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Maintaining a positive public image online can be a daunting task for the average person. For someone running a massive company (e.g. a CEO), it can be a necessity, blessing and a curse all wrapped in one.
On one hand, a charismatic CEO can bolster a company’s image through active social media accounts and media appearances. On the other, a bold CEO may easily say or do something that doesn’t fly with their customers. And with the speed at which information travels today, a small gaffe can quickly cost millions.
Here’s a look at three CEOs who have recently made headlines for the wrong reason(s):
Despite Uber’s extensive list of scandals the thing most people most remember about the former CEO is a viral video of him berating an Uber driver. During the altercation he perhaps showed his true colors. He said, “some people don’t take responsibility for their own s***. They blame everything in their life on somebody else.”
Kalanick quickly followed up with a public apology but by then the damage had been done. Despite his “recognition” that he needed leadership assistance, people had seen his true character. Within the year he left his position at the company.
Uber has done incredible things with Kalanick at the wheel and he seemed to take that as evidence of his invincibility. Unfortunately, no one is invincible in the eyes of the public. People love to see others succeed. But people also love humility and every CEO would do well to remember that.
In general, people liked Facebook and they liked Mark Zuckerberg. That changed a bit when the Cambridge Analytica scandal broke.
Overnight Facebook became this massive database with billions of data points on people. And Zuckerberg became perceived as the robot flipping the switches. In hearings with Congress, at times he looked cold, awkward and evasive.
Zuckerberg’s composure was interesting because it seemed like he was trying to do too good of a job. It was as if someone wrote exactly how he should sit, exactly where he should look and exactly when to smile. In following all of that advice, Zuckerberg came off a bit inhuman.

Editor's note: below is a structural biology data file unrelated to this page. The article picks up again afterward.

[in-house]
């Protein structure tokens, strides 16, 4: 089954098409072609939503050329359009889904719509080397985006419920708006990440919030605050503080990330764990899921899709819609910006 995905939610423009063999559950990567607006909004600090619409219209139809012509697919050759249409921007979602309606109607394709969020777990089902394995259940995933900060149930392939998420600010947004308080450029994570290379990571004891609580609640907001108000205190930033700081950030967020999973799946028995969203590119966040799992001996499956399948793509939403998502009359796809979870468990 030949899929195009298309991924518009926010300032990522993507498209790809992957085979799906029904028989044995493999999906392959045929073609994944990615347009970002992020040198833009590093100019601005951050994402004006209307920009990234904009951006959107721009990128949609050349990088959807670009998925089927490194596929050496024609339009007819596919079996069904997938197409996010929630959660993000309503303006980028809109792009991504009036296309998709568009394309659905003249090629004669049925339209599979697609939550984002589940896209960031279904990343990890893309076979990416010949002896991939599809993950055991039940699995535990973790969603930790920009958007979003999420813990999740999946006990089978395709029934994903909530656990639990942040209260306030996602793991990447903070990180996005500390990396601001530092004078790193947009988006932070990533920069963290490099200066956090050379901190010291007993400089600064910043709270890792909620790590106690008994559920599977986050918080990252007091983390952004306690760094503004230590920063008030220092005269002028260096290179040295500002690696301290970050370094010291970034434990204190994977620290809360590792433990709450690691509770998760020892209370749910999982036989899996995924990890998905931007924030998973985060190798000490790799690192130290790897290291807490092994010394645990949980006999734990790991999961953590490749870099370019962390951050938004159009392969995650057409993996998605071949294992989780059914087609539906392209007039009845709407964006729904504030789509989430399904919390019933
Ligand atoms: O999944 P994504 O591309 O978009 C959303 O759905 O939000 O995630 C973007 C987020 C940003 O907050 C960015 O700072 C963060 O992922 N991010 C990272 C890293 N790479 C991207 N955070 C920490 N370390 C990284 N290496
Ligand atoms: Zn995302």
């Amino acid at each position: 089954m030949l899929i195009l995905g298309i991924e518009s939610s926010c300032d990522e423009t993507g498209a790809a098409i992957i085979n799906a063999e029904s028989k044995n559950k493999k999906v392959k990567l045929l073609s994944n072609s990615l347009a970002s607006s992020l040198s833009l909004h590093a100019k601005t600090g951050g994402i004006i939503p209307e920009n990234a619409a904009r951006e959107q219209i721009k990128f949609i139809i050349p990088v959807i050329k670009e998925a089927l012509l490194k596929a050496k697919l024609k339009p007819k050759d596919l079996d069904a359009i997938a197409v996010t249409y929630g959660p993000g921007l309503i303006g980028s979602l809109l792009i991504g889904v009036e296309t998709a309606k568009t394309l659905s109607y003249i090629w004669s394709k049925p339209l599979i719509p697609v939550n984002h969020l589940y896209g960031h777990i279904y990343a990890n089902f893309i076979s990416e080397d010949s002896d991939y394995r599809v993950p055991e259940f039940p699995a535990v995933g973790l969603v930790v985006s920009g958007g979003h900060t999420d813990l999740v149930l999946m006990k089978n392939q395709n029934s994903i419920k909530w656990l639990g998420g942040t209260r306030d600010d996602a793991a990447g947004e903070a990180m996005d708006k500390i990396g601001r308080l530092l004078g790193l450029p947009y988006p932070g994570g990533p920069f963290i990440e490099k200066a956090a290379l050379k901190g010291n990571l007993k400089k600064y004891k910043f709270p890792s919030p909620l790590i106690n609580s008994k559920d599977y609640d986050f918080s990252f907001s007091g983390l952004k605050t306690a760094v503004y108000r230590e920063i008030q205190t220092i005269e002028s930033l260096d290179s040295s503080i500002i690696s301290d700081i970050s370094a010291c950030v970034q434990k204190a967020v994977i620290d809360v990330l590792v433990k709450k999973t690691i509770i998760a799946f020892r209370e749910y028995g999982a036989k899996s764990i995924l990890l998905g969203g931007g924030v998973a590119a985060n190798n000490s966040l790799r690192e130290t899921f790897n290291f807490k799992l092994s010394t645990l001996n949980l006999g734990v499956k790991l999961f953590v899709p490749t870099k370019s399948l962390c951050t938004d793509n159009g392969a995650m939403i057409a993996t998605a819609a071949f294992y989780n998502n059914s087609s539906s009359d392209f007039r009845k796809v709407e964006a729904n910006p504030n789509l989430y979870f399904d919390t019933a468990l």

After learning that a robot had collected nearly all of their private information, the public was understandably done with robots. They needed a person who could both say sorry and make them feel better. Zuckerberg was only successful with the former.
Twitter CEO Jack Dorsey recently came under fire for his stance pertaining to white supremacists and conspiracy theorists.
When various social media platforms began banning Alex Jones, a conspiracy talk show host, and his show, Infowars, Dorsey opted for a “timeout” approach. Tweets poured in questioning the decision. The public largely felt that a suspension was not a proper counter measure to Jones’s conduct.
To make matters worse, this closely followed outrage at the verification of accounts held by white supremacists. Dorsey justified the process by reminding the public that verification merely verifies the identity of the individual tweeting. He overlooked the fact that people often recognize that tiny blue check mark as a symbol of credibility and trust.
There is a silver lining to Dorsey’s controversies. He is constantly conversing with Twitter users. He listens to their concerns, does his best to answer their questions and (after he’s pushed as far as he can go) tends to their grievances. It’s not perfect, but it’s a step in the right direction.
Ultimately CEOs need to be careful. With the way information spreads today they are always in the spotlight. Their actions and beliefs are going to keep getting airtime whether they like it or not. And, contrary to the popular adage, not all publicity is good publicity.
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